I can’t believe I had two whole weeks to do some sewing and knitting BUT didn’t quite get round to it. Well, that’s exactly what happened. I took time off to spend the last week of the school holidays and the beginning of the new term with my kids. I had intended it to be a ‘sew/knit’-cation and preparation for the new school year combo, but it was not to be. I guess I was too hopeful that our teenage son will be able distract his siblings enough for me to get some things finished.
Anyway, my only make in all of the two weeks was my first pair of trousers, – a BurdaStyle shorts for our oldest, primarily because I ran into all sorts of problems. My trusted old Brother XR-6600 just wouldn’t behave. A combination of irregular stitch length, misaligned stitches and bobbin thread issues (it kept winding in the opposite direction and I really felt like taking a hammer to it), really got my goat. Top-stitching the welt pockets became a chore and had to unpick the stitches at least twice.
Nothing I tried worked, and I thought may it needed to be serviced, considering it’s never had one it in the almost 10 years I’ve had it (I didn’t really start using it to make anything substantial until this year). In frustration, I decided to make my sewing corner look nicer, so I planned a trip to Ikea to buy a new table and bits and bobs for my sewing corner. I would usually order online, but the £35 delivery charge made me think thrice.
Before all of these frustrations, a sewing machine with metal chassis had been on my wish list but I couldn’t make a decision. After reading several reviews and watching tons of YouTube videos, I narrowed it down to the Bernina 3 series. After continuously struggling with my Brother, I finally bit the bullet and went to a supplier near my home to see the Berninas, but they only had B330 and B350 in-store. I spent about 30 minutes testing the B350 on several pieces of fabric I took with me, and then I made a decision.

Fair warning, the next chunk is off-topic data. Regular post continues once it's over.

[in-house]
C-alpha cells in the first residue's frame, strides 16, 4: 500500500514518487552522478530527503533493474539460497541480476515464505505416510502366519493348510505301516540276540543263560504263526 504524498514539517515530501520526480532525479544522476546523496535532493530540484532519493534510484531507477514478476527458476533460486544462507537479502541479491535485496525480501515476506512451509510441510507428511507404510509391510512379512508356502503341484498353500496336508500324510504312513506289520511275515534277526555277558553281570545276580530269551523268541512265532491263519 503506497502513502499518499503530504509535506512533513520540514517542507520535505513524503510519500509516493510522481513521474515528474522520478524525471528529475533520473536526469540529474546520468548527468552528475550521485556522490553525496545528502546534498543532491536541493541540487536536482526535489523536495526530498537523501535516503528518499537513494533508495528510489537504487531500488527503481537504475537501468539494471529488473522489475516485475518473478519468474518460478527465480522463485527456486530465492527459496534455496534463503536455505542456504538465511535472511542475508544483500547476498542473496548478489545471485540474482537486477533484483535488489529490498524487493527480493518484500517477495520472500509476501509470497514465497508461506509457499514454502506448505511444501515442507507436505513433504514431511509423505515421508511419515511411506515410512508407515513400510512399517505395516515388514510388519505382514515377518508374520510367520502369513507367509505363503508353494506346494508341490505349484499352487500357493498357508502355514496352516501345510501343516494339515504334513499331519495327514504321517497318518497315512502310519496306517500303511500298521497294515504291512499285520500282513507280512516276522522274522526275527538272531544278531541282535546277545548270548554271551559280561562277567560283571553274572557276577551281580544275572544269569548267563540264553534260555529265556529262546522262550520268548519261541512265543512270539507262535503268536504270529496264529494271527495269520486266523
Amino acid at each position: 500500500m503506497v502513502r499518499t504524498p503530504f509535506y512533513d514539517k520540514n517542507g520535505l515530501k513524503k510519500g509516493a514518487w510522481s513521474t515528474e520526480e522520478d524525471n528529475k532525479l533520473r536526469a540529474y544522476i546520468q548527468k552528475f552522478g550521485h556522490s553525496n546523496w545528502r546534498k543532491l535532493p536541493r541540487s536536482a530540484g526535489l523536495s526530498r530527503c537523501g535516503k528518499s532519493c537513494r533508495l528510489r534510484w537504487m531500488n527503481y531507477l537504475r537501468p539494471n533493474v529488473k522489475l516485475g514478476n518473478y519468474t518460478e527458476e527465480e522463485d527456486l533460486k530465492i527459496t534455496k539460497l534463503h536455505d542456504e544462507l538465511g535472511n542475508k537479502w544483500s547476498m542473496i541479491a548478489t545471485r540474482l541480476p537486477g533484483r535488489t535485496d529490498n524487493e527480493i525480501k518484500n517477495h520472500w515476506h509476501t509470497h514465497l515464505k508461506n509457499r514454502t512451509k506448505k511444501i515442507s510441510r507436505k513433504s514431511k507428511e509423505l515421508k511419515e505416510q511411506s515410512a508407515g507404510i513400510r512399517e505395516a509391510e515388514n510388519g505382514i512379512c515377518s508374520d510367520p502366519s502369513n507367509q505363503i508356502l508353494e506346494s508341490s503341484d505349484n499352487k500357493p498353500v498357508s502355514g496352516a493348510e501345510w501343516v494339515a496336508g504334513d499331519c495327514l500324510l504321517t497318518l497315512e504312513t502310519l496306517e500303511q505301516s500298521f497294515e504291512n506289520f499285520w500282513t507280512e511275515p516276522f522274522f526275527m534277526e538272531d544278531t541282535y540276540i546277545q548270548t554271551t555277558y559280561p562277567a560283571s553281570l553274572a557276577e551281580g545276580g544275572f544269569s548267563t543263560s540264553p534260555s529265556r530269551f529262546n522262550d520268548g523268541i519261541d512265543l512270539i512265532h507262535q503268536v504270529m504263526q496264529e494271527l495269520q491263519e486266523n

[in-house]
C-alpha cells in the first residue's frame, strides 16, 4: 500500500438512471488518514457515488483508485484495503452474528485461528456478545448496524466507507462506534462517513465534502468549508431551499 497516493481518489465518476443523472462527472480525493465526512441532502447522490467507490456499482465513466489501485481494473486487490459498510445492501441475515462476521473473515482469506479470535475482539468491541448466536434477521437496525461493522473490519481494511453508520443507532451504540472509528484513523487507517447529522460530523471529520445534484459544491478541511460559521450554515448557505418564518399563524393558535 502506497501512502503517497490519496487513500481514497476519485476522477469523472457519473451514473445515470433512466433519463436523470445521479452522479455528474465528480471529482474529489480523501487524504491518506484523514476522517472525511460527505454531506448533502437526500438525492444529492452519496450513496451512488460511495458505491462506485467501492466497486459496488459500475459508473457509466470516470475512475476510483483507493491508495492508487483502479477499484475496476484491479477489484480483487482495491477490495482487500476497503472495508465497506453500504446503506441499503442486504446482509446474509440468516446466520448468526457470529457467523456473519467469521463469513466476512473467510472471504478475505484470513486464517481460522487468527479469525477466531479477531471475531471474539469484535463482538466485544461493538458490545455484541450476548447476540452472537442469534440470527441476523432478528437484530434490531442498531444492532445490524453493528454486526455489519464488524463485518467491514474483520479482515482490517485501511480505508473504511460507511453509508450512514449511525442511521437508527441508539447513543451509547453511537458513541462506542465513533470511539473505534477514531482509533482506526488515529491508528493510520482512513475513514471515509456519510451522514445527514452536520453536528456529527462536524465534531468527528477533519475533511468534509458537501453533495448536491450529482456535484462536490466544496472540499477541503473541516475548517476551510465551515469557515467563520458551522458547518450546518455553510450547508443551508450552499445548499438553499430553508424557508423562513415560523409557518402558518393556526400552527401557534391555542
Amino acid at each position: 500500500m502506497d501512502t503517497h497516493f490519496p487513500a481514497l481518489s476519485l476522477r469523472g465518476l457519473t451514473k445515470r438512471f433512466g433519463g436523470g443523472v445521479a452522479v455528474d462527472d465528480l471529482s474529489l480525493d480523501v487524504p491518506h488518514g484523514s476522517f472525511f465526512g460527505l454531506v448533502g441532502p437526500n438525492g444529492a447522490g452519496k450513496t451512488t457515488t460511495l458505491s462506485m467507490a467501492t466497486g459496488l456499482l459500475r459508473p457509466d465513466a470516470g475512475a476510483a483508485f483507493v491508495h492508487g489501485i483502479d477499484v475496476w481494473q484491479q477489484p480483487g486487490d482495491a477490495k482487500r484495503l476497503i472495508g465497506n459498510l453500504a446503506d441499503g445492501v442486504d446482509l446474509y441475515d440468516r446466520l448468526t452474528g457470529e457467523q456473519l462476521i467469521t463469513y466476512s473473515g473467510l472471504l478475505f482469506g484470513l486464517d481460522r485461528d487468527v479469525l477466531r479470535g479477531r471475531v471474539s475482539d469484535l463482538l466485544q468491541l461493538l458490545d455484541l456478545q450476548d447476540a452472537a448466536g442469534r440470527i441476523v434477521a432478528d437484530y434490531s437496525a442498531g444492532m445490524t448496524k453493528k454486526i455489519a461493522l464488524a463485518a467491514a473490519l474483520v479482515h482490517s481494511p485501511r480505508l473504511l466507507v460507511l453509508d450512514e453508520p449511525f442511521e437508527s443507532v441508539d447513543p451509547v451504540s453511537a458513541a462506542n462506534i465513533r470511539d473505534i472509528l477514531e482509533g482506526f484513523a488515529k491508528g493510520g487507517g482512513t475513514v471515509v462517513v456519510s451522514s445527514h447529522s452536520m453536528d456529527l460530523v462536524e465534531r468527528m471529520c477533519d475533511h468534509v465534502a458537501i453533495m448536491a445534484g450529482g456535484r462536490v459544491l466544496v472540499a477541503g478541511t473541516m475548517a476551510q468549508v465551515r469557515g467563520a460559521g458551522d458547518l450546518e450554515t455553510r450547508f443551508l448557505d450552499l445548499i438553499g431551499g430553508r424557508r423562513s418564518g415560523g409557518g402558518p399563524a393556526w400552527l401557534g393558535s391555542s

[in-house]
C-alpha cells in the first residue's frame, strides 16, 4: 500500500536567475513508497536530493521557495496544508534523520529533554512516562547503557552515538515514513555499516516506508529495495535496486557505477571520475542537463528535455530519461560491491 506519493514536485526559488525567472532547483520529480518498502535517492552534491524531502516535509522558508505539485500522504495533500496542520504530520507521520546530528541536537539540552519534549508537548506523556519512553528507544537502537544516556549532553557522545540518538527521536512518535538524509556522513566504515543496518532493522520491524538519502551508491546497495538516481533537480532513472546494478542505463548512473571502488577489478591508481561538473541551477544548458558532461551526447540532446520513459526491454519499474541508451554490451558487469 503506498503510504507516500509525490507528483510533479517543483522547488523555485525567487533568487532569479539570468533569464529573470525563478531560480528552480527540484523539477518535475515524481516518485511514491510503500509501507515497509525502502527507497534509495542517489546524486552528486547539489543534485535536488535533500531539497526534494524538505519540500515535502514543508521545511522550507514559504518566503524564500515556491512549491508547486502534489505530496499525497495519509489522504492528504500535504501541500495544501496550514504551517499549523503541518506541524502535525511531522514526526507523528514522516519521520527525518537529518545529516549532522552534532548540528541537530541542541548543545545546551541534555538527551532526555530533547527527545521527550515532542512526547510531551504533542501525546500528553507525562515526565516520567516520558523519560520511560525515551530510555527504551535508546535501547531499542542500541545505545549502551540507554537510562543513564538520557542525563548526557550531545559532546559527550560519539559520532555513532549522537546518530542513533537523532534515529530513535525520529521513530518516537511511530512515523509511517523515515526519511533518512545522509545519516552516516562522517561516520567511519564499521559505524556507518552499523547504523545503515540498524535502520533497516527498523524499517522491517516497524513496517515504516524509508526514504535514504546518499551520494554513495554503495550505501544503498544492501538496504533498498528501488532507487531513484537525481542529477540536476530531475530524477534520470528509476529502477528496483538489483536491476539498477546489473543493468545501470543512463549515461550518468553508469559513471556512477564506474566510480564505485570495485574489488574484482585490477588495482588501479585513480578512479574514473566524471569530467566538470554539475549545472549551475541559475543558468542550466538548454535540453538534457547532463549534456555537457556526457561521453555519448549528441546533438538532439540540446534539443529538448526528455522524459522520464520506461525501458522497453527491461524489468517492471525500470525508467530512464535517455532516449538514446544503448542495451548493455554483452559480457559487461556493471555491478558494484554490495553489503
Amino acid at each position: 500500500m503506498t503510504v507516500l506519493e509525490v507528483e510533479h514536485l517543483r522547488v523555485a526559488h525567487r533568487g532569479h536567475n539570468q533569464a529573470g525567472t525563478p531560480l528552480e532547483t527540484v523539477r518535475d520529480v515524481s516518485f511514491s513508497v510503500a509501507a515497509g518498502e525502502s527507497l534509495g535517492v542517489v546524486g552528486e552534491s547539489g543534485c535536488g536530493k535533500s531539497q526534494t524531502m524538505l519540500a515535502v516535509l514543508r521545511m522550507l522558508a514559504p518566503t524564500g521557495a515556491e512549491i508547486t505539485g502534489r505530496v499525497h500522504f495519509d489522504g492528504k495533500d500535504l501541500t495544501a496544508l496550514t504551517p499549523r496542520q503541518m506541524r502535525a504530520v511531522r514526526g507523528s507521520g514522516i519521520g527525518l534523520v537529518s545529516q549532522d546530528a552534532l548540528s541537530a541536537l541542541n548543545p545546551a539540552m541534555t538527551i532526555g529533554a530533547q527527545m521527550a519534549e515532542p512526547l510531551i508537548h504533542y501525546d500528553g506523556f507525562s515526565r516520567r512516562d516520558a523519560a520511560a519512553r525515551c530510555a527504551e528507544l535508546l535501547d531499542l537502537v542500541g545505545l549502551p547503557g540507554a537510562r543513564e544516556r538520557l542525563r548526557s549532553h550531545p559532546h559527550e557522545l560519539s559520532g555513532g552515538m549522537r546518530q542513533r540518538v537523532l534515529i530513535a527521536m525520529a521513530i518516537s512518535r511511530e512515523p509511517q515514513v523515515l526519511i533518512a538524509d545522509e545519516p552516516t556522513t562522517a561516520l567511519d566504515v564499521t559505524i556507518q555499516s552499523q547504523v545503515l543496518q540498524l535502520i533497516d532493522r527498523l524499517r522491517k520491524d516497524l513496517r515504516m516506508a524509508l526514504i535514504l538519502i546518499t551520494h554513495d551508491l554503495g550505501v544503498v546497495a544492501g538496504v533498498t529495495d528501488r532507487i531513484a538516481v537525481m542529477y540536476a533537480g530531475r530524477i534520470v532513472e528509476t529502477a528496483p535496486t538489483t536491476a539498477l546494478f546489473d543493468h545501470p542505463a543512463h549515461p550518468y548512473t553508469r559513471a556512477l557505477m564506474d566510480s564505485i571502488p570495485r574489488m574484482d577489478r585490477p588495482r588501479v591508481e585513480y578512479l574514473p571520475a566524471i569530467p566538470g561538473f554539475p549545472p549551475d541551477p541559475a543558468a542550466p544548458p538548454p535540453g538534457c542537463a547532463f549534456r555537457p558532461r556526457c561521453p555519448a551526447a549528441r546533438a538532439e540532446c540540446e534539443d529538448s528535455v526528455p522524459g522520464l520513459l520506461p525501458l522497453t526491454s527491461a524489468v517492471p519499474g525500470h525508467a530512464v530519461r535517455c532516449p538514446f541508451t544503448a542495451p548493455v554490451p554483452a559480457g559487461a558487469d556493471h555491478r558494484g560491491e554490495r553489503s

So, here it is; the latest addition to my sewing corner.
Here is a closer look at the stitch card and available stitches.
I still like my Brother and won’t part with just yet. Several of the stitches on both are similar, stitch no. 6 for overcasting on my Brother (length 1.4 and width 4-5), and stitch no. 3 on my new B380. I prefer the wrong sides of both stitches, but I’m quite attached to the one on the former.
I’ve been using the B380 exclusively to sew since I got it, and reserved the XR-6600 for overcasting. I’ve been testing it extensively to see what it can do and really love the blind stitch with the blind hem foot #5 because it bites the fabric just right. I’ve also used it to top stitch. Apart from the blind hem foot, it came with six other ones.
- Reverse stitch foot #1 – all purpose foot.
- Overlock foot #2 – to overcast raw edges of fabric.
- Zipper foot #4 – only works in two needle positions, far right or left.
- Jeans foot #8
- Open embroidery foot #20
- Walking foot with three soles
In addition, I bought the edge-stitch foot #10. Though the blind hem foot can be used for edge- and top-stitching depending on the desired allowance, it has a bar in the middle of the opening whereas the edge-stitch foot doesn’t. I wish they had thrown in the invisible zipper foot #35 also, because I love invisible zips for almost everything. In its stead, I intend to buy the manual button-hole foot #3 for inserting invisible zips. Yes, you heard right, I saw that tip on thesewingcorner.blogspot.co.uk. I love a foot that is versatile and I heard it can also be used for heirloom sewing techniques as well; and it’s almost half the price (I exaggerate a teeny-weeny bit; foot #3 is £25 and foot #35 is £35) of invisible zipper foot #35.
I’m still finding out what the B380 can do and the YouTube video series by Heirloom Creations really helped me get started.
Here are both the old and new.
Till my next post.